Veterans deserve better

The San Antonio Veterans Hospital is one of several implicated in the scandal of veterans dying on waiting lists.
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Our government treats its military veterans badly. Everybody knows that now. We don’t know what the right people are going to do about it, or even who the right people are. We don’t even know how long this has been going on. But we should know this: what these veterans are enduring (or succumbing to) today, we will endure (or succumb to) tomorrow.

Veterans die on secret waiting lists

We first heard of problems in the Department of Veterans Affairs, when a clerk at the Phoenix Veterans Affairs Medical Center told the country about a secret waiting list for patients. According to this clerk, 40 veterans have died on this list. We next word that’s the Phoenix Veterans Affairs Hospital was not the only hospital where such things happen. Reports came in from the Austin and San Antonio medical centers and other Veterans Affairs hospitals across the country.

Yesterday the Secretary of Veterans Affairs, General Eric Shinseki, testified before the Senate. The best he could say for himself was that he was “mad as hell.” This did not satisfy the Senators, from either political party, who heard him. Senator John McCain, Republican of Arizona, said flatly that any clerks or other employees who kept secret waiting list of patients, and otherwise delayed treatment for veterans, belonged in prison.

History of the Veterans Administration/Department

The San Antonio Veterans Hospital is one of several implicated in the scandal of veterans dying on waiting lists.

The Audie L. Murphy Memorial Veterans Affairs Medical Center, San Antonio, Texas. Photo: Billy Hathorn/Wikimedia Commons, CC BY-SA 3.0 Unported License.

The Veterans Medical System has never been a model of efficiency. In the 1980s, when it was a mere administration, your editor trained in Veterans Administration Hospitals in Houston, Texas, and in Nashville, Tennessee. The most efficient offices in these hospitals belonged to the medical schools that furnished attending physicians, house officers, and medical students.  All records were on paper. When a patient came to the hospital, a message went out to all wards and offices to look for his medical record and return it to the ward where he would stay. But never once did any rumor emerge about inefficiencies like the ones that brought Secretary Shinseki before the Senate yesterday. If anything like this were happening in the days of the old Veterans Administration, its director would have lost his job. The same would hold for any Secretary of Veterans Affairs, after the VA became a Cabinet-level department. So we may assume that the problems in the Veterans Affairs Department, already chronic and moderately severe, became life-threatening during the Obama administration.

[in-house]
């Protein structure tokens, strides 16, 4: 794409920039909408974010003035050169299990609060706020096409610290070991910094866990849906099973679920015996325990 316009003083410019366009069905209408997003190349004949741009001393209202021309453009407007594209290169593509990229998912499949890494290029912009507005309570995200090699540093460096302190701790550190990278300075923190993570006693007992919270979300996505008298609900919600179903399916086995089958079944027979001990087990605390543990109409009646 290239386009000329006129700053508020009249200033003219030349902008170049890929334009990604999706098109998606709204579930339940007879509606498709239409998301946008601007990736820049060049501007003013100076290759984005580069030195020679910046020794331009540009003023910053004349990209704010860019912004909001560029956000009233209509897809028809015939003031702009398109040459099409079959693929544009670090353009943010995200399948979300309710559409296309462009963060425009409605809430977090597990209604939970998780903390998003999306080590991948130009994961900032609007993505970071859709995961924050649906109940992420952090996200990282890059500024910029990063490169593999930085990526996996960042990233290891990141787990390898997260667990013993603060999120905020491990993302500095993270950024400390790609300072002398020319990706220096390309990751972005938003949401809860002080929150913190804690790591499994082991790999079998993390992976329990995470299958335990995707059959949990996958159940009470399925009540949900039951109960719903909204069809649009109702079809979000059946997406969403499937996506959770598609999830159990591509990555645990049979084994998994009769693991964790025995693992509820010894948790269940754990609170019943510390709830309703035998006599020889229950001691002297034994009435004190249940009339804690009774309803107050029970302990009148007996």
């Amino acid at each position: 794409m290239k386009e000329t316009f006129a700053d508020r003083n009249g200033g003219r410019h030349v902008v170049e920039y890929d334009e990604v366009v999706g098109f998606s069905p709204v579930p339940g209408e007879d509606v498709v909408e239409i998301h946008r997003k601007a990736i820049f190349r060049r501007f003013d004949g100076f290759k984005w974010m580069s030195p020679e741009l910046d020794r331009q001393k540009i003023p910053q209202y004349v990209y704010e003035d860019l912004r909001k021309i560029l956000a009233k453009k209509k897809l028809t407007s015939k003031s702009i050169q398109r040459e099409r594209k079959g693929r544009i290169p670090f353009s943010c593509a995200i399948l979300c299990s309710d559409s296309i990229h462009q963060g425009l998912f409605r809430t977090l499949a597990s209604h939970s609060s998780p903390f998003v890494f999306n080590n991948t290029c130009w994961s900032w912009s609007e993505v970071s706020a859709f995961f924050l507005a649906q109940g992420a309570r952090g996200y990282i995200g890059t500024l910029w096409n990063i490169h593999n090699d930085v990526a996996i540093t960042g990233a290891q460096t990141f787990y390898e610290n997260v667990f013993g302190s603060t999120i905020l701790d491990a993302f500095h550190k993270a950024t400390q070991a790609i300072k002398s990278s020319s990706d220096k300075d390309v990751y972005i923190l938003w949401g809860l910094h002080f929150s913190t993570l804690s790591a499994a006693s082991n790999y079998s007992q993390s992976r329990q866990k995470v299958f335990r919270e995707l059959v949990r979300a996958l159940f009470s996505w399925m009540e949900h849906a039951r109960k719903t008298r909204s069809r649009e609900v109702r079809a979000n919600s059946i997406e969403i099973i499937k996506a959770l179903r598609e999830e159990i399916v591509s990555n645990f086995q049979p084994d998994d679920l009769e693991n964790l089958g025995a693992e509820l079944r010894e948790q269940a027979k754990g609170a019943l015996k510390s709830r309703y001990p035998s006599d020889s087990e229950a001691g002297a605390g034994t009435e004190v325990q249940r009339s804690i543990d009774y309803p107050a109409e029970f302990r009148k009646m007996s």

What this means

One obvious criticism of the VA department is it can find money to turn a dishonorably discharged veteran, who cannot make up his mind about his/her/ its sex, into a woman. But this same department cannot treat our veterans with the respect they have earned, or even with as much respect as one can find in a city hospital.

But the real problem is worse. The Veterans Affairs Medical Systems is one of the world’s largest health maintenance organizations. It is the only model for top-down socialized medicine in this country. If single-payer medical care could ever work, one would think those in charge in the Veterans Affairs Department would make it work there. And if any class of patients deserve this kind of treatment by the government, it would be military veterans. It is part of the contract they enter into by joining services where dying is part of the job.

instead, our veterans suffer the worst nightmare anyone has ever reported or invented about socialized medicine. Namely, that patients died while waiting to see a doctor. This rumor persists about the Canadian single-payer system. We hear of patients not wanting to wait any longer, and coming to America for treatments they simply cannot get in their own country. One would never expect anything like that to happen to any patients in America. But it has now happened. And if those who designed the so-called Affordable Care Act have their way, all doctors, and all hospitals, will be part of a vast national medical care system that will take its cue from the Department of Veterans Affairs.  If so, we cannot be sure that civilian patients will not begin to die on waiting lists, as several military veterans have done.

So our military veterans are the canaries in the mine. Few of the Republican Senators who heard Secretary Shinseki speak, and even fewer of the Democratic Senators, have even thought about this. But the American people certainly should think about it, especially as they go to vote for new Senators and Representatives this fall.

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